My Son’s First Week of Daycare Unearthed My Fear of American Systems

I am afraid because all systems have predetermined outputs — for children, and especially Black children.

Hal H. Harris
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A Black child playing with a race car. Source: Unsplash.

Monday

My son’s daycare is in a neighborhood where it is almost always autumn. The area north of Little Rock’s Interstate 630 is primarily white and wealthy. It is also near the hospital where my wife, the Doctor, scans the bones of the injured. We toured various daycares in the area for our son, now 17th months and lightly bronzed, to attend. His aunties had moved out into new schools and jobs, and I could not continue to watch him while I worked remotely at home. This center was the only place with an immediate open spot.

Permanent autumn requires unified decisions regarding architecture and urban design. This is what I assume, as my experience growing up in New York City’s housing projects shows that such blight also requires decisions. Disrepair requires a central authority to decide that maintaining a place isn’t worth the money. So, I paid attention when I drove through the winding streets of this neighborhood. The exteriors of all the houses seem old, though I can see modern kitchens when I glance inside their windows. That is by the owner’s choice. The neighborhood is in a historic district, so…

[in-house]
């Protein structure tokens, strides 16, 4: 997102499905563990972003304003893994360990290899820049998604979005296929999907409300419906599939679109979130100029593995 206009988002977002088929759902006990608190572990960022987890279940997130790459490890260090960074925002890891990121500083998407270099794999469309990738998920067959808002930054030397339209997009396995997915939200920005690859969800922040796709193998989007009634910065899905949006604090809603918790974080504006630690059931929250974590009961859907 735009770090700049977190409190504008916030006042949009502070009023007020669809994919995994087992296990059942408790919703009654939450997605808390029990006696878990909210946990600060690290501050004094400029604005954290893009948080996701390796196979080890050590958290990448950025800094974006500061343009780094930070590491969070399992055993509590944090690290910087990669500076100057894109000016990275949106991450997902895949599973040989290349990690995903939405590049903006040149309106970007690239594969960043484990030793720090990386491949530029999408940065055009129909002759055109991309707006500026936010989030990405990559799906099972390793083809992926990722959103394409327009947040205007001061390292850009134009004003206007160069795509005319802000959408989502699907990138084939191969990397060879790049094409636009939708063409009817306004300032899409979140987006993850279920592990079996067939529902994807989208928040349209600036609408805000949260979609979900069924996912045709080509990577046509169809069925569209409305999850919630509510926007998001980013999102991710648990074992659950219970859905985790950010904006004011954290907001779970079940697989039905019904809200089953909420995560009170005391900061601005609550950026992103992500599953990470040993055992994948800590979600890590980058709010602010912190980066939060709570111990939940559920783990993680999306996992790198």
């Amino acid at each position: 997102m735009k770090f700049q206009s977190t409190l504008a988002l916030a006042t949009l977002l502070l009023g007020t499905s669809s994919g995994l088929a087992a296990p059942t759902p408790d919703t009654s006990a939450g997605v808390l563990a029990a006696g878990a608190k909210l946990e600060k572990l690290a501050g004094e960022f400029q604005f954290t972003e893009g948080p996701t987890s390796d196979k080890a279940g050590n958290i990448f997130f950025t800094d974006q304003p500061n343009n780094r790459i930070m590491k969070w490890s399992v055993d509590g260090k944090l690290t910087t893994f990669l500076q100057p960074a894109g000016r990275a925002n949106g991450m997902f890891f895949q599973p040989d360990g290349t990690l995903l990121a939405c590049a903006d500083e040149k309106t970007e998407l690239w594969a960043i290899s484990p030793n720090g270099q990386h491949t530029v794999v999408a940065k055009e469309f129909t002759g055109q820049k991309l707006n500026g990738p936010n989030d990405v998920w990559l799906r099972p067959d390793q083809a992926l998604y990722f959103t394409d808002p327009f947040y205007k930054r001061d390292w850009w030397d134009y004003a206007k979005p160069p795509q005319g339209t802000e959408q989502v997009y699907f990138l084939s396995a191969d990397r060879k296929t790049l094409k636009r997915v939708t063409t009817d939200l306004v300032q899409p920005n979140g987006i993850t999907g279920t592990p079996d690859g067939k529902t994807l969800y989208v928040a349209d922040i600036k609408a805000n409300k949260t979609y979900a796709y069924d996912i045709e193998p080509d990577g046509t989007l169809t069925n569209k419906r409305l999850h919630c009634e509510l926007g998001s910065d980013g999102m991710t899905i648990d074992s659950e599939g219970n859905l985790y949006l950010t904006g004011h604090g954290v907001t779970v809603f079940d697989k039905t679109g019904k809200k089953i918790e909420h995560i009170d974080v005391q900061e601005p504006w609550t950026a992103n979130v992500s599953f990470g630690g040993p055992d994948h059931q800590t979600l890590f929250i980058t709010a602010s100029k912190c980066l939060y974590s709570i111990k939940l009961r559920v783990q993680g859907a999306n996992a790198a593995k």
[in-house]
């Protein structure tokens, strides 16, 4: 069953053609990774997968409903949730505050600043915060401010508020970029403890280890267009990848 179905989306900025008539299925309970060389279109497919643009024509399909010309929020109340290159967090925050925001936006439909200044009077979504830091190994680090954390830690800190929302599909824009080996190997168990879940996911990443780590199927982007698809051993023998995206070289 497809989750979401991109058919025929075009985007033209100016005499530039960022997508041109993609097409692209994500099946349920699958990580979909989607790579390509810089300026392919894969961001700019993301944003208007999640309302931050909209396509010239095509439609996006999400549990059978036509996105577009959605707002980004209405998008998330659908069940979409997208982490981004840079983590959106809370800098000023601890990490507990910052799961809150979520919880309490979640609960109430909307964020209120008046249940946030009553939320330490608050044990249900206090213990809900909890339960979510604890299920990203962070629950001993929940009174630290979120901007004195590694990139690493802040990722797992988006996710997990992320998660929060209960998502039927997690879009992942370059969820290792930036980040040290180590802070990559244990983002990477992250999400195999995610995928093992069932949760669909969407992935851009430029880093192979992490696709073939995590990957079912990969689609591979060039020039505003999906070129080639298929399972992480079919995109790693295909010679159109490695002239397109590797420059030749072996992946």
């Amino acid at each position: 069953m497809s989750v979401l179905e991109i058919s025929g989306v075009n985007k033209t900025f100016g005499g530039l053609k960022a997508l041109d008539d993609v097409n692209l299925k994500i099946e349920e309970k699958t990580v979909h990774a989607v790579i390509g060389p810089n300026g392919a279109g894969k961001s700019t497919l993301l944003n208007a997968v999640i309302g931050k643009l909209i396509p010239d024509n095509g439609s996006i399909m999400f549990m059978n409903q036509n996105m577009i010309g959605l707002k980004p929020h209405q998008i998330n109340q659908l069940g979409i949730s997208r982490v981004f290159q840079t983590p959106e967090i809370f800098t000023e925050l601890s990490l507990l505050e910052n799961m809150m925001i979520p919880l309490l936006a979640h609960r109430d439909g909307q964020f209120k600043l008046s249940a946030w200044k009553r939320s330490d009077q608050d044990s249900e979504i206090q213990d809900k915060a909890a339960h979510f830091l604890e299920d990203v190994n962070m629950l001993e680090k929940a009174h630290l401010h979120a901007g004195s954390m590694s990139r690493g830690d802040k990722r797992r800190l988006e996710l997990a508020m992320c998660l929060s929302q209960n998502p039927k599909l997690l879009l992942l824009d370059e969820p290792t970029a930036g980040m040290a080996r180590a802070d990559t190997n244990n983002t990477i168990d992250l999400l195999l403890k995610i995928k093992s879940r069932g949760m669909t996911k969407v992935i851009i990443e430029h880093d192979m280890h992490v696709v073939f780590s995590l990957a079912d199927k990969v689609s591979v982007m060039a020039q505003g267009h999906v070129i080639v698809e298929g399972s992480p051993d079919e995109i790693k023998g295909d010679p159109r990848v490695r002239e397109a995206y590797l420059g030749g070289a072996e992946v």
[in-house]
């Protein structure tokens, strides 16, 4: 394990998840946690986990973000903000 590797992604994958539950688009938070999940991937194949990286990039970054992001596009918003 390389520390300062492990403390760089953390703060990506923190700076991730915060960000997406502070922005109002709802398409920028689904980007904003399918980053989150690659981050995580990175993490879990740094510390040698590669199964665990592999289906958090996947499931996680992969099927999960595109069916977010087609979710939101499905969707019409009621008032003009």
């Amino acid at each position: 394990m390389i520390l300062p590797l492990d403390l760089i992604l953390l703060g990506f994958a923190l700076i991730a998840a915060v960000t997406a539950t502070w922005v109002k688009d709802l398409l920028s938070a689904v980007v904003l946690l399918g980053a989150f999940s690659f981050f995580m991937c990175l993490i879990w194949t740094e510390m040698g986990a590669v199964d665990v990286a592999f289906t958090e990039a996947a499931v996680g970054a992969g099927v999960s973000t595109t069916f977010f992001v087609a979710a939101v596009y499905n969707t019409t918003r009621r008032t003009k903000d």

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Hal H. Harris
LEVEL

Black on Both Sides. Medium Writers Challenge Winner. The founder of Established in 1865. I Tweet @Established1865. E-mail is hal.harris@est1865.com.